I am a certified personal trainer, nutrition and lifestyle coach (should I capitalize each word there?!).
I am also a certified worry wort.
Living in the USA, being a transplant from the Northern reaches, commonly called Canada, puts me in somewhat of a pickle. You see, I am currently on what is called “permanent resident” status and with conditions, to boot! (The word “boot” said with the funny accent us Cannucks seem to have…) All kidding aside, I hold no solid footing here in the United States of America until all my documents have gone through, pass the tests, put in the work and pay the price. I am still a work in progress.
Last week I addressed some mental health topics on my Facebook feed. (Since returning to the world of health & fitness after getting my green card after moving to the USA, I also rekindled my love of writing about wellness. I started regularly posting, and focusing on a certain topic each week, related fitness, exercise, self-empowerment, nutrition, dogs and red wine.) I am aware that I didn’t post often or maybe not enough. I could have posted more, but you know what? That’s where my life coach skills have kicked in and said, “It’s okay. No one is judging you. Be authentic, Nat. Post when you are ready to.”
Think of this blog as an important after-thought about mental illness, or, better yet, think of it as one of those “a-ha” moments you hear about on Oprah, and it addresses change.
It is SO exciting for me to be back into the health and wellness world! I LOVE LOVE FREAKING LOVE being a certified personal trainer again. I love coaching proper technique, form and adding challenges to what folks are doing in the gym as well as in their everyday life. Selfishly speaking, I get off on hearing someone telling me that I’ve helped them. I get my jollies when I see someone understand that eating carbs is not only okay, but necessary to basic metabolic function. I love knowing that I’ve given clients something to think about, a new exercise that floats their boat, a way of looking at posture that rocks their world or a different way of hitting their dreaded (insert body part) workout. I f’ing love it.
Change is uncomfortable for the majority of the population. Whether you are talking about health and fitness, or maybe you’re talking about a new job, a new relationship, a new pair of shoes or a new government. I get it! Two years ago, I experienced some serious change: new country, new friends, new gym, new doctors, new currency, new marriage, new routine, new city, new politics…. Freaking new reality in pretty much every way. It was ugly, frustrating, and scary and I fought it like a mad grizzly bear fighting over the last PB and J sandwich in October before the snow flies. (Oh… right. For those of you who are not familiar with that kind of anger, let me promise you that it’s MAD-ugly-gonna-eat-your-face-off-ugly.)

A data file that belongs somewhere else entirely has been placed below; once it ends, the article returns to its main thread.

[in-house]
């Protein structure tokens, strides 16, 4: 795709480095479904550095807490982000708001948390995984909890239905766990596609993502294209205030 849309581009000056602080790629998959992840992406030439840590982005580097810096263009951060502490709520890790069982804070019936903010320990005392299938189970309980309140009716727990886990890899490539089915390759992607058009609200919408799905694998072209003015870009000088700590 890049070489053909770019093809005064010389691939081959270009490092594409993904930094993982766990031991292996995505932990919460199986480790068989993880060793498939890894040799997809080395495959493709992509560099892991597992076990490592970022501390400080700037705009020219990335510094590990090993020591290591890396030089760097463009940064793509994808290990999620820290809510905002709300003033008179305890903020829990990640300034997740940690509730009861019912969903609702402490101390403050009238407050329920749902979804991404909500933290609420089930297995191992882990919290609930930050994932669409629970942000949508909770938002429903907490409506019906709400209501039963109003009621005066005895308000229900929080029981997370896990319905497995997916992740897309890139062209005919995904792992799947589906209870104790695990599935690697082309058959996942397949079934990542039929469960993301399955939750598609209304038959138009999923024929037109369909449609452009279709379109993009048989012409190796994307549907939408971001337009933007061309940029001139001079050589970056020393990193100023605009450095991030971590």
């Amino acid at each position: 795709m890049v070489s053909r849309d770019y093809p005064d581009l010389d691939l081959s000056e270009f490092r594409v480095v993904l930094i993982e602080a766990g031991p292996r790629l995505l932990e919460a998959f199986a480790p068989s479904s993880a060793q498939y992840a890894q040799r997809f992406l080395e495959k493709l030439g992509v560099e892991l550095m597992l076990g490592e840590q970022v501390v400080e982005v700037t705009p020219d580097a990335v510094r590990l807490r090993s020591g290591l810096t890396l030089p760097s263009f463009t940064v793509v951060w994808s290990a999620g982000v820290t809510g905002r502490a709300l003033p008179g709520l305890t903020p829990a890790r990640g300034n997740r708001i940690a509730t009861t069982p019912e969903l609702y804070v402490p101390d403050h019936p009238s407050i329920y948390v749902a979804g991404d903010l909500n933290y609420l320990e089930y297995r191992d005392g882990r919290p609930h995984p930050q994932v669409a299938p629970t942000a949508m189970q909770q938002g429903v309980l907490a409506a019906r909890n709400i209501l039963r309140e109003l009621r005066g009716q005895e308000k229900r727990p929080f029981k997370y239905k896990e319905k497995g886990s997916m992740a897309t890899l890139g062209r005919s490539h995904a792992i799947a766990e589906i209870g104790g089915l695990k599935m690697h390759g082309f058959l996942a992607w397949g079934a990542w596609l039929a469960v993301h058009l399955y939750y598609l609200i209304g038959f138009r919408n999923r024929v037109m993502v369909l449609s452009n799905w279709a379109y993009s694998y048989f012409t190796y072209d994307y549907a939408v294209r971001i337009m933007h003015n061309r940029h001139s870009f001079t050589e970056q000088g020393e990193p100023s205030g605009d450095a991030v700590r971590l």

How do we deal with change?
Well, here is what I learned to ask myself: How flexible can I be? How open am I to creating a new reality? Can I re-frame my way of thinking? Give yourself permission to be vulnerable. Be willing to look at things from a point of view that may be totally alien. Ask for support and lean on those around you who have your best interests and wellness in mind. Be prepared to articulate exactly what you want or need from others: it may be all messy and not clear at first, but by practicing asking what you need, you will get better at it. Remind yourself that you can adapt. You are not made out of concrete or steel so yah… you WILL adapt since you are made of flesh, blood, a brain, a heart and a spirit (religion or not, you have some more to you than just a body).
Keep it simple, Stupid! K.I.S.S. Gotta love that expression and acronym. Keeping it simple, in my experience dealing with personal tragedies, trauma and generally difficult time, has kept me sane and kept my feet on the ground. If you’re trying to lose weight, add more greens to your diet, break that PR dead lift, conquer breast cancer, figure out your relationship issues or train your dog to pee outside and not on the dam rug, keep it simple. Consider the changes that are necessary, practice those that are in your power and control, and take it one day or one change at a time.
You are capable of change. You are capable of hope.
Thanks for reading.